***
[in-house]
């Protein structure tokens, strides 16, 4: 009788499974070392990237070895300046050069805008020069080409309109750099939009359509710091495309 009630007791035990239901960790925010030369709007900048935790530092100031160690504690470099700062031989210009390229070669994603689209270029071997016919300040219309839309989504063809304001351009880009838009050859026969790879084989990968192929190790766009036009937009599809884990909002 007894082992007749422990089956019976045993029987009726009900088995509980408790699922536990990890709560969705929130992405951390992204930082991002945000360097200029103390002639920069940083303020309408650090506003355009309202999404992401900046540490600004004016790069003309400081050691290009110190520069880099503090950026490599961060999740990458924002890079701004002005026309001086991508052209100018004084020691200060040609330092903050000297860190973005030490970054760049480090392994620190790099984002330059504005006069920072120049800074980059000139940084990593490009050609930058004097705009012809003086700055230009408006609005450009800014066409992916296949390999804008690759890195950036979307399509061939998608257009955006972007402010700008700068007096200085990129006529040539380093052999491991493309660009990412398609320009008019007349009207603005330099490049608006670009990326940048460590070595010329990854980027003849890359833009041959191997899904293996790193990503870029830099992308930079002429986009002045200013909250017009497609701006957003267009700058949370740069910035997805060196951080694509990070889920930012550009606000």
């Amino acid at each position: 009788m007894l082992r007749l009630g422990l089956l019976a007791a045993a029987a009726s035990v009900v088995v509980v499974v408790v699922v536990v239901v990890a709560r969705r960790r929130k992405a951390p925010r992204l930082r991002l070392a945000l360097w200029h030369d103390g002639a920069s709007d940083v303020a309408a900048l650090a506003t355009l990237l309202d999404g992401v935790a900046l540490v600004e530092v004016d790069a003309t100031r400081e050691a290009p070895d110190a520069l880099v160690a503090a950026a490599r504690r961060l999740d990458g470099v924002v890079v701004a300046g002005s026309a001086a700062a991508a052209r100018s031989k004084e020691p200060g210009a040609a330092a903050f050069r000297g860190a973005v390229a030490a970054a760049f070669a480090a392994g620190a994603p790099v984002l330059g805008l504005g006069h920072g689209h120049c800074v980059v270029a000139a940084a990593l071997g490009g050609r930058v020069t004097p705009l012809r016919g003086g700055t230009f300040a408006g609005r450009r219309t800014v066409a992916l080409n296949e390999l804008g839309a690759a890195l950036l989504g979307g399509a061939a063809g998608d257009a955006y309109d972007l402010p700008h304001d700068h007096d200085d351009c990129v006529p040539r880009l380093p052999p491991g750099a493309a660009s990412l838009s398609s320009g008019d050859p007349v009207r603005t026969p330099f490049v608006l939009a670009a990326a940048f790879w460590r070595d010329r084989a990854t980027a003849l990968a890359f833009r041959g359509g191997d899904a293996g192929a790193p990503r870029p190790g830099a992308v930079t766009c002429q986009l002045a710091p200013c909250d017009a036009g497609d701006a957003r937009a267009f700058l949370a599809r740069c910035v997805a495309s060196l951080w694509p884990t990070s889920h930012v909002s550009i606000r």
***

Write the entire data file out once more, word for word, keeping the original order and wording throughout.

[in-house]
């Protein structure tokens, strides 16, 4: 009788499974070392990237070895300046050069805008020069080409309109750099939009359509710091495309 009630007791035990239901960790925010030369709007900048935790530092100031160690504690470099700062031989210009390229070669994603689209270029071997016919300040219309839309989504063809304001351009880009838009050859026969790879084989990968192929190790766009036009937009599809884990909002 007894082992007749422990089956019976045993029987009726009900088995509980408790699922536990990890709560969705929130992405951390992204930082991002945000360097200029103390002639920069940083303020309408650090506003355009309202999404992401900046540490600004004016790069003309400081050691290009110190520069880099503090950026490599961060999740990458924002890079701004002005026309001086991508052209100018004084020691200060040609330092903050000297860190973005030490970054760049480090392994620190790099984002330059504005006069920072120049800074980059000139940084990593490009050609930058004097705009012809003086700055230009408006609005450009800014066409992916296949390999804008690759890195950036979307399509061939998608257009955006972007402010700008700068007096200085990129006529040539380093052999491991493309660009990412398609320009008019007349009207603005330099490049608006670009990326940048460590070595010329990854980027003849890359833009041959191997899904293996790193990503870029830099992308930079002429986009002045200013909250017009497609701006957003267009700058949370740069910035997805060196951080694509990070889920930012550009606000």
């Amino acid at each position: 009788m007894l082992r007749l009630g422990l089956l019976a007791a045993a029987a009726s035990v009900v088995v509980v499974v408790v699922v536990v239901v990890a709560r969705r960790r929130k992405a951390p925010r992204l930082r991002l070392a945000l360097w200029h030369d103390g002639a920069s709007d940083v303020a309408a900048l650090a506003t355009l990237l309202d999404g992401v935790a900046l540490v600004e530092v004016d790069a003309t100031r400081e050691a290009p070895d110190a520069l880099v160690a503090a950026a490599r504690r961060l999740d990458g470099v924002v890079v701004a300046g002005s026309a001086a700062a991508a052209r100018s031989k004084e020691p200060g210009a040609a330092a903050f050069r000297g860190a973005v390229a030490a970054a760049f070669a480090a392994g620190a994603p790099v984002l330059g805008l504005g006069h920072g689209h120049c800074v980059v270029a000139a940084a990593l071997g490009g050609r930058v020069t004097p705009l012809r016919g003086g700055t230009f300040a408006g609005r450009r219309t800014v066409a992916l080409n296949e390999l804008g839309a690759a890195l950036l989504g979307g399509a061939a063809g998608d257009a955006y309109d972007l402010p700008h304001d700068h007096d200085d351009c990129v006529p040539r880009l380093p052999p491991g750099a493309a660009s990412l838009s398609s320009g008019d050859p007349v009207r603005t026969p330099f490049v608006l939009a670009a990326a940048f790879w460590r070595d010329r084989a990854t980027a003849l990968a890359f833009r041959g359509g191997d899904a293996g192929a790193p990503r870029p190790g830099a992308v930079t766009c002429q986009l002045a710091p200013c909250d017009a036009g497609d701006a957003r937009a267009f700058l949370a599809r740069c910035v997805a495309s060196l951080w694509p884990t990070s889920h930012v909002s550009i606000r």